Radiology’s Beauty on Display at American Museum of Natural History

June 24, 2011

"Picturing Science: Museum Scientists and Imaging Technologies," an exhibition of more than 20 sets of striking large-format prints, showcases advanced imaging technologies used by scientists at the American Museum of Natural History and reveals once-hidden, intricate details of both natural phenomena and cultural artifacts.

The beauty of the CT and the x-ray extend far beyond the diagnostic, a new exhibit opening Saturday, June 25 at theAmerican Museum of Natural History reminds us.

"Picturing Science: Museum Scientists and Imaging Technologies," an exhibition of more than 20 sets of striking large-format prints, showcases advanced imaging technologies used by scientists at the American Museum of Natural History and reveals once-hidden, intricate details of both natural phenomena and cultural artifacts.

Armadillo lizard with osteoderms
Edward Stanley, a doctoral candidate in the Comparative Biology Program of the Museum’s Richard Gilder Graduate School, uses CT scanning to view a lizard’s “osteoderms”-the bony plates of armor located in the animal’s skin. Stanley uses these features to map out the evolutionary relationships among species and investigate shifts in ecology within this morphologically diverse family of lizards.
©AMNH\E. Stanley

The exhibition, in the museum’s second-floor Akeley Gallery, explores how imaging technologies – including infrared photography, scanning electron microscopy, and computed tomography – make it possible to examine and analyze a range of specimens and phenomena at levels of detail previously unimaginable, advancing science and providing new insights into the visual splendor of the universe, museum officials say.

“When science and technology come together, the fruits are often beautiful and surprising, as this new exhibition so brilliantly demonstrates,” said Ellen V. Futter, the museum’s president.  “New imaging tools allow us to present anew the intersection of science and art – both vital lenses through which, separately and increasingly together, we can better understand the world around us.”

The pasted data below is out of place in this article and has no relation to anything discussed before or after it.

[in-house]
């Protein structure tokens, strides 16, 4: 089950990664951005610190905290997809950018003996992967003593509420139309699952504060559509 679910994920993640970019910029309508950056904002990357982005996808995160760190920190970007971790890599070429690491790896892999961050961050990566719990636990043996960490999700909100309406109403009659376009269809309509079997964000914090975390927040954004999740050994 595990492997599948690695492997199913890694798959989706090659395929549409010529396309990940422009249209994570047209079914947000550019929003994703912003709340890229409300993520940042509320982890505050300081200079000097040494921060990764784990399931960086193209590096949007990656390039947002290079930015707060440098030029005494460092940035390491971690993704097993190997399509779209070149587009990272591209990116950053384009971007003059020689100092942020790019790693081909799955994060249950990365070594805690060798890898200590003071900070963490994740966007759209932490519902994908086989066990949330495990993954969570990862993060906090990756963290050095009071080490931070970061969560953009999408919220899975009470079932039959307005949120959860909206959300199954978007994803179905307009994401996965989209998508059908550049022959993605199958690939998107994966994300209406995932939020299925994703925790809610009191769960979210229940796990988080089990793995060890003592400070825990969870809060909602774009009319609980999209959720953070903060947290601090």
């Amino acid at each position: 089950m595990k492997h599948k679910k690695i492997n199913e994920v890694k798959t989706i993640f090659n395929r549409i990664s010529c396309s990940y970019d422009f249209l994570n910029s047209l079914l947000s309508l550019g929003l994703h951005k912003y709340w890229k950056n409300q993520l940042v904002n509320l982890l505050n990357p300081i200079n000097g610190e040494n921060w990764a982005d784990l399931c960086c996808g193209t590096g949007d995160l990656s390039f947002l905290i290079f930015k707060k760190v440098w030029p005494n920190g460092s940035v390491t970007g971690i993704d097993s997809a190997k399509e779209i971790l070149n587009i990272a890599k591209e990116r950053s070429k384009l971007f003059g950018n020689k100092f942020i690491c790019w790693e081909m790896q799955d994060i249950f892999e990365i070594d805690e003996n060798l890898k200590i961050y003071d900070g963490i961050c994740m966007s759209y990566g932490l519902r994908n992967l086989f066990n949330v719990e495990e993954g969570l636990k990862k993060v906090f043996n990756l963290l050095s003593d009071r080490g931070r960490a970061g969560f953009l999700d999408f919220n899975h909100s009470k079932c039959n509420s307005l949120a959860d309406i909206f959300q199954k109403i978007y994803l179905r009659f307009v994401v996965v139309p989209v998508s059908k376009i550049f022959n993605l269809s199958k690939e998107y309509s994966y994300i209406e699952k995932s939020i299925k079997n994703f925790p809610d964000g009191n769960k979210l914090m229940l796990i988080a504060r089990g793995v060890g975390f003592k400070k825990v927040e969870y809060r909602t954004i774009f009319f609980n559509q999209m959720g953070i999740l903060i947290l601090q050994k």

The images in Picturing Science were taken as part of current research at the Museum, including studies of evolving supernovas, long-buried ancient villages, microscopic hairs on wasp antennae, biological fluorescence, and more. The exhibition features the work of 27 Museum scientists, students, and staff from the Divisions of Anthropology, Invertebrate Zoology, Physical Sciences, Vertebrate Zoology, and Paleontology, as well as from the Richard Gilder Graduate School. The images were produced with a range of optical tools and equipment, many of which are housed in the Museum’s Microscopy and Imaging Facility (MIF), which provides Museum research staff with opportunities to use advanced imaging technology.

The museum’s CT scanner is a crown jewel. Acquired by the Museum in 2010 with a grant from the National Science foundation, the GE Phoneix V/tome/x Dual-Tube CT Scanner is one of only four of its kind in the country.

“There is a nexus of aesthetics and science that too often goes unstated by us scientists to the public,” added  Mark Siddall, curator of Picturing Science and curator in the Museum’s Division of Invertebrate Zoology. “This is a unique opportunity for researchers at the Museum to share their personal fascination with what they see in the course of their research.”

Picturing Science will be on view through June 24, 2012. 
 

Tibetan wood figure

Museum conservators Judith Levinson and Karl Knauer use x-rays to investigate the condition of artifacts, including Tibetan deity figures. In the case of the wooden figure, the x-ray revealed previous repairs and ritualistic objects, known as consecration items, placed within a cavity inside the body.
© AMNH\J. Levinson and K. Knauer

 

Eygptian blade seen through sheath

Alex de Voogt, assistant curator in the Museum’s Division of Anthropology, used computed tomography to digitally “remove” a sheath from an Egyptian knife collected in the 1930s. The leather portions of the sheath had shrunk, making the sheath too tight to remove, while lead strips made the sheath impenetrable by conventional x-rays.
© AMNH\A. De Voogt